Kinder Morgan (NYSE: KMI) is ideally positioned for one of today's most significant secular trends -- rising natural gas consumption.
It's not often that investors can ride a huge economic wave. The use of natural gas for electricity generation and the heating of homes has risen by 2.4% over the past decade. The U.S. Energy Information Administration projects this pace to continue through 2020.
Better, total production is expected to continue rising through 2040. This excess natural gas is expected to be exported abroad as the US becomes a net energy exporter around the year 2026.
Natural gas consumption in the U.S., 1995-2016. Image source: Statista.
This is big.
The merits of renewable energy are self-evident but, at the very least, natural gas serves as the ideal stopgap. It is widely acknowledged as the least objectionable fossil fuel (its carbon emissions are estimated to be 40% lower than coal's per unit of heat), and the United States has bountiful reserves. This leads us to the perfect stock to take advantage of this massive trend: Kinder Morgan.
Image source: Getty Images.
Kinder Morgan is one of the largest energy infrastructure companies in North America. It has tens of billions invested in midstream energy assets (think pipelines and terminals). The value of these assets, and the cash flow they generate, is secure thanks to the continued growth of natural gas consumption in the U.S.
Image source: Kinder Morgan investor presentation, Nov. 16, 2017..
Bulls rightly point out that Kinder Morgan's energy infrastructure assets are vital: It is among the few options for those looking to transport natural gas over long distances. Rising consumption means Kinder Morgan's natural gas pipelines and storage facilities will always be in demand. Natural gas needs to get to market, and KMI is the toll collector.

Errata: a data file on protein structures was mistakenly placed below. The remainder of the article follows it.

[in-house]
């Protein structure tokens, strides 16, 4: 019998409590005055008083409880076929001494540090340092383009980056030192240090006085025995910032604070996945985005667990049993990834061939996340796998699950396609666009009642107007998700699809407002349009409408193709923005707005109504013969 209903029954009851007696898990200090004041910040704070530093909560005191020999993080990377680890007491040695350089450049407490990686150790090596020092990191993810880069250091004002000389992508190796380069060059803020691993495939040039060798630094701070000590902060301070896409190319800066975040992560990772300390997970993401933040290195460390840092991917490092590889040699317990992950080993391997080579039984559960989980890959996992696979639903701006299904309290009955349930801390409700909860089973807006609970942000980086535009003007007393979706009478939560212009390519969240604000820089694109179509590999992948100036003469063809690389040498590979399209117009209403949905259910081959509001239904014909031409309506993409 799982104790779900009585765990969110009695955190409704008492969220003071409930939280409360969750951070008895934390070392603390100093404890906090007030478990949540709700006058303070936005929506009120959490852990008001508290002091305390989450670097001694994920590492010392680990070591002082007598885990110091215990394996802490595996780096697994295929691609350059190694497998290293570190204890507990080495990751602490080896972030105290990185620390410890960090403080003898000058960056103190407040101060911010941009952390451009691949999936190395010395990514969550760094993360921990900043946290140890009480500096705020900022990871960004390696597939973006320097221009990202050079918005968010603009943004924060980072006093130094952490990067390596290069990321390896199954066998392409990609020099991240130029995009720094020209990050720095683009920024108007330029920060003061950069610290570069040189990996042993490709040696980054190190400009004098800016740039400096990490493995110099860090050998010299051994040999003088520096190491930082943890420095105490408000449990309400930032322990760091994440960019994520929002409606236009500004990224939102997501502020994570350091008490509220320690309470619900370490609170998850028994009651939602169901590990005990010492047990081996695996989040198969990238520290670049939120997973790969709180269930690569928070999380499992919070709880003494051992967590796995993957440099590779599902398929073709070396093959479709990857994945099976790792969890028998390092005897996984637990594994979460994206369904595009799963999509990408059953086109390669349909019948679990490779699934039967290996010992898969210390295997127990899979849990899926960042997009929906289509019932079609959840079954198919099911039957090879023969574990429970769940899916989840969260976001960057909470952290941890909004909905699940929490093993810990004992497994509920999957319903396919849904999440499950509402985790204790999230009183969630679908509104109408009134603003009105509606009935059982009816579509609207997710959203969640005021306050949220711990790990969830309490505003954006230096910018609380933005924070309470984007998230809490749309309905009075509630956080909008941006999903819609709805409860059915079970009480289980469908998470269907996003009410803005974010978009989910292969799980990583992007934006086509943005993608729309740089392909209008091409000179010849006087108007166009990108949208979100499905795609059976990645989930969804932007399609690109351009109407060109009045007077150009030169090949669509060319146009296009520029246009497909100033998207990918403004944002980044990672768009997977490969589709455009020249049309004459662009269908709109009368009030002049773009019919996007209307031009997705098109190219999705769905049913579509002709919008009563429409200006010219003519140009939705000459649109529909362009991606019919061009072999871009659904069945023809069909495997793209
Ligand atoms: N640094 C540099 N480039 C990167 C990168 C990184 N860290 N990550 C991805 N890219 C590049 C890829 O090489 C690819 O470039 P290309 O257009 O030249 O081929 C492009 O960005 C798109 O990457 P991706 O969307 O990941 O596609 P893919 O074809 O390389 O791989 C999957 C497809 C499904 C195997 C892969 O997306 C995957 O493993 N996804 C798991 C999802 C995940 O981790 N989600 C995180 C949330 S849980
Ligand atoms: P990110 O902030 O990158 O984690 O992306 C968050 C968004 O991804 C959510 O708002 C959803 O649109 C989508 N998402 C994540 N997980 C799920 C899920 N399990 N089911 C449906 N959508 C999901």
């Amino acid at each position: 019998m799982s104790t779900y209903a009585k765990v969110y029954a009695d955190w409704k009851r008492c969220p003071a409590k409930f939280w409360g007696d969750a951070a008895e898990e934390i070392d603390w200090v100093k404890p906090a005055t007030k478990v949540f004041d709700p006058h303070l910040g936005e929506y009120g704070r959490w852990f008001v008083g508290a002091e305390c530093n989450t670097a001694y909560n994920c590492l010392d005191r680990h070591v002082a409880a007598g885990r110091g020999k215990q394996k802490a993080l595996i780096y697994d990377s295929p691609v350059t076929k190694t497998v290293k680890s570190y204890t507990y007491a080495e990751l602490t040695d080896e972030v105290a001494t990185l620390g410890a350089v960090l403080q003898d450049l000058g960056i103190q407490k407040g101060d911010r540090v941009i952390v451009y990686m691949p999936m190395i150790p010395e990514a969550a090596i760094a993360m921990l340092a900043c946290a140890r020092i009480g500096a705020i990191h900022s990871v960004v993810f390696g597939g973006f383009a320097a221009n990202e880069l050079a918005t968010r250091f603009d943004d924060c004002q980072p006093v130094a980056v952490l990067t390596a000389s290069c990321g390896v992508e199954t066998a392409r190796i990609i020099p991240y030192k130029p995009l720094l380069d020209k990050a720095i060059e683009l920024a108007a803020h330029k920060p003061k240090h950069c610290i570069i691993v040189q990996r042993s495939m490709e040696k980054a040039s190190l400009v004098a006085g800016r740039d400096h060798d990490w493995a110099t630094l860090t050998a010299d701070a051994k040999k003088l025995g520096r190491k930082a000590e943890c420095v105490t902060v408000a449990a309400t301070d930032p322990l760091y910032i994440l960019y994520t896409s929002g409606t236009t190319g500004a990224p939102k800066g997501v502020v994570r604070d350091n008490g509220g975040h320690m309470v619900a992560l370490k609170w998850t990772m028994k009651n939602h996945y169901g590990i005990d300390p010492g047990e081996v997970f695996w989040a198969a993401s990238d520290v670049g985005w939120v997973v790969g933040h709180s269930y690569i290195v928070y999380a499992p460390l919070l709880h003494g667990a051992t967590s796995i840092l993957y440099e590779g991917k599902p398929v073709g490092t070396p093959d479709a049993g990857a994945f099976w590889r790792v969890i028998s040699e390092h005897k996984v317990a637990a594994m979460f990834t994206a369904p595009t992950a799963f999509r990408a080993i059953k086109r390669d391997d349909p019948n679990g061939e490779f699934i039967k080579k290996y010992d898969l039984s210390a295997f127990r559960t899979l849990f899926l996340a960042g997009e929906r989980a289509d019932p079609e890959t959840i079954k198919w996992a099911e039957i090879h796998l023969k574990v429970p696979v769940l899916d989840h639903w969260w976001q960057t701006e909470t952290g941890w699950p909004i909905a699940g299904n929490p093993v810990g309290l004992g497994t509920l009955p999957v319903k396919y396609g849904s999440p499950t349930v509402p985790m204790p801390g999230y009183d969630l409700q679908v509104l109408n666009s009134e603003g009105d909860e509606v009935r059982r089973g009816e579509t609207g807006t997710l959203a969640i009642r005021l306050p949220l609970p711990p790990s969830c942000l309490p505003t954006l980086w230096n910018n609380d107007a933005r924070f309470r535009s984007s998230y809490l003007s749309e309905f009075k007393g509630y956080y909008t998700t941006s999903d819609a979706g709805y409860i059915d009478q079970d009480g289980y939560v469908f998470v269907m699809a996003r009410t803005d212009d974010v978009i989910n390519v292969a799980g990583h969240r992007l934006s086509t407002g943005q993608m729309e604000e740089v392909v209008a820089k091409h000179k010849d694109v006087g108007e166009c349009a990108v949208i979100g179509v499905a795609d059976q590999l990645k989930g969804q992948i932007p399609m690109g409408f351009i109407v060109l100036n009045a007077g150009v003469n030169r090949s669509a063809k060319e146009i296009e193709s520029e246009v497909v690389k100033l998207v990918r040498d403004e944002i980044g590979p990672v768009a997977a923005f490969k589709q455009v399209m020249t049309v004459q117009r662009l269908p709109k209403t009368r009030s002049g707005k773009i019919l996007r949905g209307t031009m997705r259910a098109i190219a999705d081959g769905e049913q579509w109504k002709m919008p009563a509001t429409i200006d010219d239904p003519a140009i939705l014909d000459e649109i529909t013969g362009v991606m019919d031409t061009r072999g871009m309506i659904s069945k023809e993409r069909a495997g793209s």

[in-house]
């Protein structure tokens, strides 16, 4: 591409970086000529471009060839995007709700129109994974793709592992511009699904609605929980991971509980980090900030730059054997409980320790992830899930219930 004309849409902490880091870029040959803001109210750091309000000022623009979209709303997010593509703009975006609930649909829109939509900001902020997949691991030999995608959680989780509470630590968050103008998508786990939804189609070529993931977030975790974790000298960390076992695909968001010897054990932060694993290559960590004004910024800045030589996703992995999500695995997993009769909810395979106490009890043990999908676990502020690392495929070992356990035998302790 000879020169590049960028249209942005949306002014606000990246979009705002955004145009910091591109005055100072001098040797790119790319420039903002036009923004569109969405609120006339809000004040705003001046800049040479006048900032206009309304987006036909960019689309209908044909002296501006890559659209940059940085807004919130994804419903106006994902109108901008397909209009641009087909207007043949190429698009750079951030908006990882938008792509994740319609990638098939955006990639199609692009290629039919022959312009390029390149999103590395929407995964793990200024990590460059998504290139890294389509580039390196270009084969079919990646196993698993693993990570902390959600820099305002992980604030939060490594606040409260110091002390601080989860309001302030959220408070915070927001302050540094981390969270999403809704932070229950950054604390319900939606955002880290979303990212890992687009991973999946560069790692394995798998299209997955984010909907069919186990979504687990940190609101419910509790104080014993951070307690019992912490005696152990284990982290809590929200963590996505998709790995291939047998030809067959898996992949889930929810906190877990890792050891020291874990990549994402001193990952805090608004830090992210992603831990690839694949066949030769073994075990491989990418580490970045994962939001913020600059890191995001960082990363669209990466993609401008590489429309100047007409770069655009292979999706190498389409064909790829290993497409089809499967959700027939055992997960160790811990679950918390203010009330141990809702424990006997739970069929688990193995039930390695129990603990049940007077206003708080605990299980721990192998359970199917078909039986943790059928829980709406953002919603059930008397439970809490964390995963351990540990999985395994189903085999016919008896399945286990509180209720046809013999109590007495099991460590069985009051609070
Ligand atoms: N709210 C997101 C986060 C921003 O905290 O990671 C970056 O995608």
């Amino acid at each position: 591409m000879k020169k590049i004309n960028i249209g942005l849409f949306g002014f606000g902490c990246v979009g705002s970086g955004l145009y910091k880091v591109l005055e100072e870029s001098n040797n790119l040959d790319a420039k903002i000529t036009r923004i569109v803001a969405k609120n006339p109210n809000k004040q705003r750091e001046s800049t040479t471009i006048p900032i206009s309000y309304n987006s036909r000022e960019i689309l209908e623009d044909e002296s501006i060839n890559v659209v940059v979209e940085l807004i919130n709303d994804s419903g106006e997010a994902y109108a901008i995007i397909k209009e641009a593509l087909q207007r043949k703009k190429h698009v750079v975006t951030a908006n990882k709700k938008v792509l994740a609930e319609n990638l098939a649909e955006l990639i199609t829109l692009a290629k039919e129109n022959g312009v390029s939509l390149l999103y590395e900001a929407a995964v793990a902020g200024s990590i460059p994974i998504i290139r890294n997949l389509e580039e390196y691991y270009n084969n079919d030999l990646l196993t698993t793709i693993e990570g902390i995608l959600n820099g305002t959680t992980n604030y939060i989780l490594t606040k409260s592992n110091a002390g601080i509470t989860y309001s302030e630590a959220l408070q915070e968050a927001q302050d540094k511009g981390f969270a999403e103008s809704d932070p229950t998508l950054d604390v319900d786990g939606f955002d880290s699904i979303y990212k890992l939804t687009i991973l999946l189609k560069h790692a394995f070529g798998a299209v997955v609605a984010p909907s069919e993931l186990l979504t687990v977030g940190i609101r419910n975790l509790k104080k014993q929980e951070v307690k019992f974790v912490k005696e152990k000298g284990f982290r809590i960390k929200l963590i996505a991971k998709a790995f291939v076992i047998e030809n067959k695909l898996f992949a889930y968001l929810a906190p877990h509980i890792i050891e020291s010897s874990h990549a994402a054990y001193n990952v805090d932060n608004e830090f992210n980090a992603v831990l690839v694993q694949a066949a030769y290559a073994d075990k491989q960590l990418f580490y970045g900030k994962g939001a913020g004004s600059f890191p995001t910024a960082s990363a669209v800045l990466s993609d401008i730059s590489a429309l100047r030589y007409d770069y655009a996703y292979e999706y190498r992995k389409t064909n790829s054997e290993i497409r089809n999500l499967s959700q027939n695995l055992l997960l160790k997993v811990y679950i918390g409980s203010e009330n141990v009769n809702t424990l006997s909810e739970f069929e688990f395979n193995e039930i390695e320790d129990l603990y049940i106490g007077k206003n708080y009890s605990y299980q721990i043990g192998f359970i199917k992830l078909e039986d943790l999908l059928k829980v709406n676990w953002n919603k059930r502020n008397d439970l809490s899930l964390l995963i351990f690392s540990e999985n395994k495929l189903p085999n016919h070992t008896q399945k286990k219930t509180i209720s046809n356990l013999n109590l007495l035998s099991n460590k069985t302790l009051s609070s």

However, despite its obvious merits amid increased natural gas usage, all has not been rosy at Kinder.
Kinder Morgan's shares have been out of favor ever since it cut its dividend in October 2014. Simply put, KMI's dividend investors got burned. Now they're rightly nervous that history could repeat itself. The company's 75% dividend cut back in 2015 stung, and investors have punished its shares in kind:
Ironically enough, the dividend cut that left investors so jaded immediately solved KMI's financial problems. Just a week after the fateful announcement, ratings agency Moody's moved KMI's outlook up from "negative" to "stable."
On top of all this, KMI's business has remained exceptionally strong even through the energy downturn:
Thanks to its fee-based structure and vast geographic reach, Kinder Morgan is now sitting pretty. The cash saved by not paying a dividend went to good use: debt reduction and growth-project investments.
What you need to know
Increasing natural gas usage was no doubt on the minds of KMI's management when they decided to cut its dividend. The energy sector was in the midst of a significant downturn, and the capital markets weren't touching anything energy-related. Through the end of 2014, KMI paid out the vast majority of its distributable cash flow: Distributable cash flow for 2014 came to $2.62 billion, whereas total dividends paid for the year were $1.76 billion. Stock and bond sales funded its multibillion-dollar growth projects.
As hard as it was, the company's future growth couldn't be sacrificed to the dividend needs of the present. KMI's debt rollovers (as a percentage of total assets) alone were enormous:
|Financial Metric||FY 2016||FY 2015||FY 2014|
|Issuances of debt||$8.63 billion||$14.3 billion||$24.6 billion|
|Payments of debt||$10.06 billion||$15.12 billion||$17.8 billion|
|Total assets at year-end||$80.3 billion||$84.1 billion||$83 billion|
Data source: Kinder Morgan FY 2016 annual report.
Kinder Morgan had to make a choice -- fund its growth projects and cut its dividend, or fail to capitalize fully on this massive secular trend. It made the right decision. And investors are about to reap the rewards.
This summer, management announced its intention to increase the dividend in fiscal year 2018 to $0.80 per share, 60% higher than 2017's $0.50 per share annual payout. Not only that, but thanks to the increased profits from investments in new projects, executives also went on record stating that they plan to increase the payout further by 25% per year through the fiscal year 2020.
Bottom line: Kinder Morgan is now in a much healthier position, and primed for the natural gas wave.
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